CU Boulder research attracted a record $631 million in funding in fiscal year 2019 for groundbreaking studies that investigate a changing environment, explore new opportunities in space, mitigate the effects of natural hazards, advance biomedical research and seek cleaner, more sustainable energy solutions.
The total tops last year’s $511 million in sponsored research funding across the university and represents a 21% increase in federal funding and an increase of 30% in non-federal funding.
CU Boulder obtained grants from a range of government agencies, non-profit organizations and industry partners. NASA, National Science Foundation (NSF), Department of Commerce, National Institutes of Health (NIH) and the Department of Defense continue to be the largest funding sources for CU Boulder awards.
“We’re delighted to secure more than a 20% increase in our research funding, especially given the highly competitive funding environment,” said Terri Fiez, vice chancellor for Research and Innovation. “The growth of our research enterprise reflects the quality of new faculty we are hiring, the strategic collaborations we are advancing and our continued focus on research that really matters.”
Together, the CU system’s four Colorado campuses obtained $1.2 billion in awards, the third year in a row these totals climbed above $1 billion.
“CU’s record-setting research funding demonstrates the high quality of our faculty, whose work in discovery and innovation improves lives, saves lives and addresses some of the most pressing issues facing society,” said CU President Mark Kennedy. “Their work not only enhances the educational experience for our students, but also makes our world a better place.”
Examples of recent sponsored research projects at CU Boulder include:
Leading the way in environmental science
The U.S. Geological Survey selected the University of Colorado Boulder to host the North Central Climate Adaptation Science Center (NCCASC) for the next five years. NCCASC Director Jennifer Balch, an assistant professor of geography at CU Boulder and director of CIRES’ Earth Lab, said the new, $4.5-million award recognizes the huge potential for synergy with existing campus programs and expertise. The center is one of eight regional climate centers created to help meet the changing needs of land and resource managers across the country; the North Central center serves Colorado, Wyoming, Montana, North Dakota, South Dakota, Kansas and Nebraska.
Advancing understanding of the universe with CubeSats and UV spectrometers
Miniaturized satellites, or CubeSats, have become a core component of space exploration because they reduce costs and development times while increasing flexibility and opportunities to integrate new technologies. Ultraviolet (UV) spectrometers—which capture light in specific wavelengths to detect atoms and molecules that reveal the composition of stars, planetary surfaces and atmospheres, and other astronomical features—are key instruments in many current and planned missions. The Laboratory for Atmospheric and Space Physics (LASP), a CU Boulder research institute, is a sought-after provider of engineering, hardware and operations expertise in both areas. With 14 CubeSat projects and numerous UV projects—including MAVEN and GOLD—ongoing, LASP is central to CU Boulder’s reputation as a global leader in space.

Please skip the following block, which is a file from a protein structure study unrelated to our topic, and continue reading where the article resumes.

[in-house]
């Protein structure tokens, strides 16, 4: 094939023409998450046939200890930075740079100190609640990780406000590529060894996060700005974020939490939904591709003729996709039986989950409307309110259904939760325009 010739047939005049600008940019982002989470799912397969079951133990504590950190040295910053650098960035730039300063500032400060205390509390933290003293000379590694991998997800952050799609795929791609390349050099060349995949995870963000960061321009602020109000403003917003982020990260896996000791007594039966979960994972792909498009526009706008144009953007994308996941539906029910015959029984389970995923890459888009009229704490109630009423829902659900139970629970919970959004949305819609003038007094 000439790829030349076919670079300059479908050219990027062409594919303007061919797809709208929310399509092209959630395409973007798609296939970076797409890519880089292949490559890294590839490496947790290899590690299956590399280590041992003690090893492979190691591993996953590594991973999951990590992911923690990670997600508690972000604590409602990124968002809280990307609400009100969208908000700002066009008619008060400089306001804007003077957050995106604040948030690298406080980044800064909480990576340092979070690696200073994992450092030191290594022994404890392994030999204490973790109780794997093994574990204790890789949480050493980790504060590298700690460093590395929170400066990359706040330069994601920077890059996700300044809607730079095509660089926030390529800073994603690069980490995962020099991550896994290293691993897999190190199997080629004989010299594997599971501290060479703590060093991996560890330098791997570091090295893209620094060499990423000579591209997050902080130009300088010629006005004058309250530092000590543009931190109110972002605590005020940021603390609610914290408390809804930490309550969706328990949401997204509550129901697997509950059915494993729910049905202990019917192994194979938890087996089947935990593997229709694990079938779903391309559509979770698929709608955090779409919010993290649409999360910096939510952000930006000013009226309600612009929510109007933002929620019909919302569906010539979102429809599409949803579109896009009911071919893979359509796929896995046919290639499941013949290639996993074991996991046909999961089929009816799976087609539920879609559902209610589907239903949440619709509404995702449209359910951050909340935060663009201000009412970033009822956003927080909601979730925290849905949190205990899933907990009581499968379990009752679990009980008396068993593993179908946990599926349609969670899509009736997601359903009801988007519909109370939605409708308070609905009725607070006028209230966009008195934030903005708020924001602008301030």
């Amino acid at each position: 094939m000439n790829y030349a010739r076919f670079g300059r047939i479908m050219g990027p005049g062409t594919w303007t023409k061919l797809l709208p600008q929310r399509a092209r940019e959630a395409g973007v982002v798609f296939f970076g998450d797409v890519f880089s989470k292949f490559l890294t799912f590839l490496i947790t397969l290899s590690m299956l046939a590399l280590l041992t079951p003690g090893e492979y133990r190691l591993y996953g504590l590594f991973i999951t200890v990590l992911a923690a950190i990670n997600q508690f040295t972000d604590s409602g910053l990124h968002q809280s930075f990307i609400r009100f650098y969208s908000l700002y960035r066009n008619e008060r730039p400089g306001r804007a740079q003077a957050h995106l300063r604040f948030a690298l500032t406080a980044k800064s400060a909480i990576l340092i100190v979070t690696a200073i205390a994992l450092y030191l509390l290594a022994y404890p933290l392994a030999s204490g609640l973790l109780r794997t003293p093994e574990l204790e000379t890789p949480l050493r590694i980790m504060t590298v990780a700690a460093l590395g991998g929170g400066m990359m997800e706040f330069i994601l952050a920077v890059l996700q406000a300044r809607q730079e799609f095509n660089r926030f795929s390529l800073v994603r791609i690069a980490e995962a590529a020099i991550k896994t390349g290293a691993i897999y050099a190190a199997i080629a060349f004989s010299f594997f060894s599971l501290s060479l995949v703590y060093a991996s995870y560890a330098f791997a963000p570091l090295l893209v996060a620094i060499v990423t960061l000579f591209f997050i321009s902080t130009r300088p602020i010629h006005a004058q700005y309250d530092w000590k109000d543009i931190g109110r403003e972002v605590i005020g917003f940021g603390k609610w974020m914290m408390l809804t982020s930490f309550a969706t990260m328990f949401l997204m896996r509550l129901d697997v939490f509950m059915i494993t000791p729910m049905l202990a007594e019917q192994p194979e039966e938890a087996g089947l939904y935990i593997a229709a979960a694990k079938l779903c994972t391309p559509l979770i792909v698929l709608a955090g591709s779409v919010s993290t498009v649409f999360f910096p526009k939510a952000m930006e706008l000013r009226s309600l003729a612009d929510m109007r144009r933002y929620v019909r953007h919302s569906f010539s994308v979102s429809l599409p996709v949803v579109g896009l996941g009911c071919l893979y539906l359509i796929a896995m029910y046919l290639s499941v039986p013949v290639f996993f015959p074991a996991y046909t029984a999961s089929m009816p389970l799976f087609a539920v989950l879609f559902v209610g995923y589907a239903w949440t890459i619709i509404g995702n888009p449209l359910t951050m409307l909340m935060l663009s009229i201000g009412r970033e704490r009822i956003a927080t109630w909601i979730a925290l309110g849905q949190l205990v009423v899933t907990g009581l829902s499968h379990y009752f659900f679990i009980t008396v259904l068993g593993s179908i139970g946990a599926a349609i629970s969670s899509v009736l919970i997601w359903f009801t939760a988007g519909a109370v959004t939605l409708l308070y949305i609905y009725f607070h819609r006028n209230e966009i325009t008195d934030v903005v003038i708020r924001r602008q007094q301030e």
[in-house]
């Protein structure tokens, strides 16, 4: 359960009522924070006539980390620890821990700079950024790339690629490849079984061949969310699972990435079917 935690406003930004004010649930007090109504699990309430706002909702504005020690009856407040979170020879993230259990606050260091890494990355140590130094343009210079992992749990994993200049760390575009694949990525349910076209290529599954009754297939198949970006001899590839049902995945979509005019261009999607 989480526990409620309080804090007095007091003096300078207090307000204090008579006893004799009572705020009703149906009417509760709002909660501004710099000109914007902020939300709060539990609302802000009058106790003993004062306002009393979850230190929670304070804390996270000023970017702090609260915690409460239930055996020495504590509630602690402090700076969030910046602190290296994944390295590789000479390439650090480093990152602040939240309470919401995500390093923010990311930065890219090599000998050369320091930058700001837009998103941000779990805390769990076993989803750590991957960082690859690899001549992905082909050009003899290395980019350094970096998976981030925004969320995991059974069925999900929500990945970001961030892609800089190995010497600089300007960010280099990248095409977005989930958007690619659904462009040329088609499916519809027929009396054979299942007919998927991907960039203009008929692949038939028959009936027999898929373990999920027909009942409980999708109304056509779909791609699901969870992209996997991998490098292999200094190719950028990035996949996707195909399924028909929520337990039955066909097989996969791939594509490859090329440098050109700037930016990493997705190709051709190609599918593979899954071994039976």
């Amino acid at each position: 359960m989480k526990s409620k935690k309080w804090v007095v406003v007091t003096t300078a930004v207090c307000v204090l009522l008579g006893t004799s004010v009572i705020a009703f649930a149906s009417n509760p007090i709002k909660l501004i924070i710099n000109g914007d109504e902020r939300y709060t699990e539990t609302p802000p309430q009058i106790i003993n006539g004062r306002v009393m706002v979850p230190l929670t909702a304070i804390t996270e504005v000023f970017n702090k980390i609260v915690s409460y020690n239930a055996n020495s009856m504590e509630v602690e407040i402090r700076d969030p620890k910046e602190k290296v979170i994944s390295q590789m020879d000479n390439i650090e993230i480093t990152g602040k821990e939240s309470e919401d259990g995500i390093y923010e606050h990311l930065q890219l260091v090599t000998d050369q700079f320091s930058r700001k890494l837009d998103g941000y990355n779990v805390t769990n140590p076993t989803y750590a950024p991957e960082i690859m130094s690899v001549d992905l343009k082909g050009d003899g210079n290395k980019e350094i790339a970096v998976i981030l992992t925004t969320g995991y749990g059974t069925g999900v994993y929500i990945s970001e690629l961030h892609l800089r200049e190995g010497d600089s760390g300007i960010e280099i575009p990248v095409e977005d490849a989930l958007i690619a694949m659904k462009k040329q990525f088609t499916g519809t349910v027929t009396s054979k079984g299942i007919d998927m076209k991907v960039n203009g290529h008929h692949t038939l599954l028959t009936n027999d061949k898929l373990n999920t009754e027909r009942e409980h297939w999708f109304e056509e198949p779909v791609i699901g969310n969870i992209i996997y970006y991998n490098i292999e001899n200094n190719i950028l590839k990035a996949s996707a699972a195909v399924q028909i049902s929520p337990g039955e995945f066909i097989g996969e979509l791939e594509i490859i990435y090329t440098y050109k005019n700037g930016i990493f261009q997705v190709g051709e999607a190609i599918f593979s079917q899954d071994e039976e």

Keeping natural hazards from becoming societal disasters
To help social scientists and engineers better coordinate their work and assure it’s done with sensitivity to victims of natural disasters, the National Science Foundation has awarded CU Boulder $3 million for a new, first-of-its kind facility called CONVERGE. “We are living in an era increasingly marked by disasters and with each fresh disaster comes the need to learn from these events,” said sociology Professor Lori Peek, principal investigator for CONVERGE. The center will be housed at the Natural Hazards Center, which Peek directs, at the Institute of Behavioral Science on campus.
Addressing major challenges in biomedical research
Sabrina Spencer, assistant professor of biochemistry, and Zoe Donaldson, assistant professor of behavioral neuroscience, were two of just 58 scientists nationwide to win an NIH Director’s New Innovator Award last year. Spencer’s work aims to better understand how cells choose between proliferation and quiescence (a state of non-proliferation), which could shed light on cancer treatment. Donaldson’s research on neural mechanisms that allow humans to form social bonds could help inform treatment for people who have trouble forging emotional connections, such as those with autism and schizophrenia, as well as those unable to rebound when those connections are cut.
Creating energy solutions for the future
Strategic hires in key areas of opportunity are keeping CU Boulder at the forefront of research in its traditional areas of strength. For example, additions like Michael McGehee, professor of chemical and biological engineering, and Tanja Ćuk, associate professor of chemistry, are generating new funding opportunities by exploring more efficient and sustainable energy solutions. Research conducted by the Renewable and Sustainable Energy Institute (RASEI), a joint institute of CU Boulder and National Renewable Energy Lab (NREL), and its affiliated faculty, including McGehee and Ćuk, has attracted rapidly increasing funding from the Department of Energy in each of the last four years.